The imperative of greater global currency stability means the world can no longer rely, as it has done since the end of the gold standard, on a currency issued by a single country, the head of the IMF said on Tuesday. Dominique Strauss-Kahn, the managing director of the International Monetary Fund, restated his view that a new global currency might evolve out of the Special Drawing Right, the Fund's in-house unit of account. "That probably has to be a basket," Strauss-Kahn said of the eventual replacement for the dollar. "In a globalized world there is no domestic solution," he told a forum. Speaking later at a news conference, Strauss-Kahn reiterated the message that has been a constant refrain during his visit — that China needs a stronger yuan as part of a package of policies to help rebalance its economy by promoting domestic demand. – Reuters
Dominant Social Theme: The logic of globalization calls for an international currency.
Free-Market Analysis: It really is astonishing. The Anglo-American monetary cartel, having come within a whisker of collapsing the entire international economy is no way dismayed by the economic crisis that is in our opinion still taking place. Having stabilized markets around the world by printing virtually trillions of dollars, they are now onto the next task which is using the IMF as a stalking horse for a global currency. Well of course, there is a global currency already. It is recognized in China, India and the West. It is called gold or honest money. We will include silver as well.
From our point of view, these constant efforts at creating a global currency are just one more monetary elite dominant social theme. For readers who don't enjoy the repetition of the world "meme" we will state plainly that an international currency is a promotion – just as global warming is a promotion, and overpopulation too, etc., etc. The crisis itself may or may not be real (and most are not) but the solution is as phony as a counterfeiter's coin. There is no earthly reason why an international fiat currency will work any better than a regional or localized one. It will be subject to the same pressures and eventually the same kind of collapses. Here's some more from the article:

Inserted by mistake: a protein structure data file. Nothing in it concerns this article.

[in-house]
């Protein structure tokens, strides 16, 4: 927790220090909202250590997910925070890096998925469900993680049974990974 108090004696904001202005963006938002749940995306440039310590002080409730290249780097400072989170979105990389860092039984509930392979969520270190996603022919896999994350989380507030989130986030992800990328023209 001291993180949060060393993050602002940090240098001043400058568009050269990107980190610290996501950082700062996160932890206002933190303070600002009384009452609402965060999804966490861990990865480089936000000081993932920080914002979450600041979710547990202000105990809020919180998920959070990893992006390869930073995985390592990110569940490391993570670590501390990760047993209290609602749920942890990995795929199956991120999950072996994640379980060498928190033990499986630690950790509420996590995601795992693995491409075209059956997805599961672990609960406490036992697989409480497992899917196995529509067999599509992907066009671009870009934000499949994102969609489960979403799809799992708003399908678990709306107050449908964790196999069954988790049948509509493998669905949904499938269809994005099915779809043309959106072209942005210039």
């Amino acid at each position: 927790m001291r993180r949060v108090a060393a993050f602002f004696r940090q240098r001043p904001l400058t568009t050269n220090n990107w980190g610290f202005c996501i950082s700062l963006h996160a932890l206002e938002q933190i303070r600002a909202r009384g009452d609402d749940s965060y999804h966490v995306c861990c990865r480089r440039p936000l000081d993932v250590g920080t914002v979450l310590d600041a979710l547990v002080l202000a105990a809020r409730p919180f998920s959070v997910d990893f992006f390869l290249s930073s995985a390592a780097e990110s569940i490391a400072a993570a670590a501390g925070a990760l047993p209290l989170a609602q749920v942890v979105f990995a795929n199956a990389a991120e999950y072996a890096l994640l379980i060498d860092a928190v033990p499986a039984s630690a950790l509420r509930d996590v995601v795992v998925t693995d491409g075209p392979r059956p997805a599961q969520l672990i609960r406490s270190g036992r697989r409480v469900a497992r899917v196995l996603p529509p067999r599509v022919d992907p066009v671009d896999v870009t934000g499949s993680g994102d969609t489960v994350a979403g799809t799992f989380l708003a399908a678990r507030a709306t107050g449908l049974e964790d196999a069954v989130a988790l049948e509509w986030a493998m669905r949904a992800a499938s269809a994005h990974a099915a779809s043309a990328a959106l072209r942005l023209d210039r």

China has kept the yuan, also known as the renminbi (RMB), pegged around 6.83 per dollar since July 2008, following a 21 percent rise over the previous three years, to help its exporters weather the global economic crisis.
"We do believe firmly in the IMF that the RMB is undervalued and that it is not only in the interests of the global economy but also in the interests of China to have a revaluation of the currency," he said.
An undervalued currency introduces economic distortions, which might confer certain advantages but at a cost to other parts of economy, Strauss-Kahn explained.
"So China has a trade advantage, but it also has the wrong prices, leading to wrong decisions about investment in the long run. It is now time for China, having accumulated a lot of advantages from an undervalued currency, to look more forward to investment and long-term stability, and this long-term stability goes with getting rid of this distortion," he said.
What a hoot this is. How does Strauss-Kahn understand what constitutes a distorted money price and what constitutes a normal one? He claims the yuan is undervalued compared to the dollar, but how does he know the dollar is fairly valued? The dollar's value is partially set by the Federal Reserve, which simply fixes the price of money and its quantity where it wants to based on various arcane data that its bankers wish you to believe, dear reader, are especially significant.
But it is impossible to figure out how much money to supply the markets because of the laws of supply and demand and marginal utility – in other words, basic natural economics. Inevitably, the market itself will come up with a new formulation based on the money that the central bank is printing. Central bankers always expect one result and get another. It cannot be otherwise. It is as immutable a law as any in physics. (That doesn't stop them from trying of course and introducing distortions into the market on a daily basis.)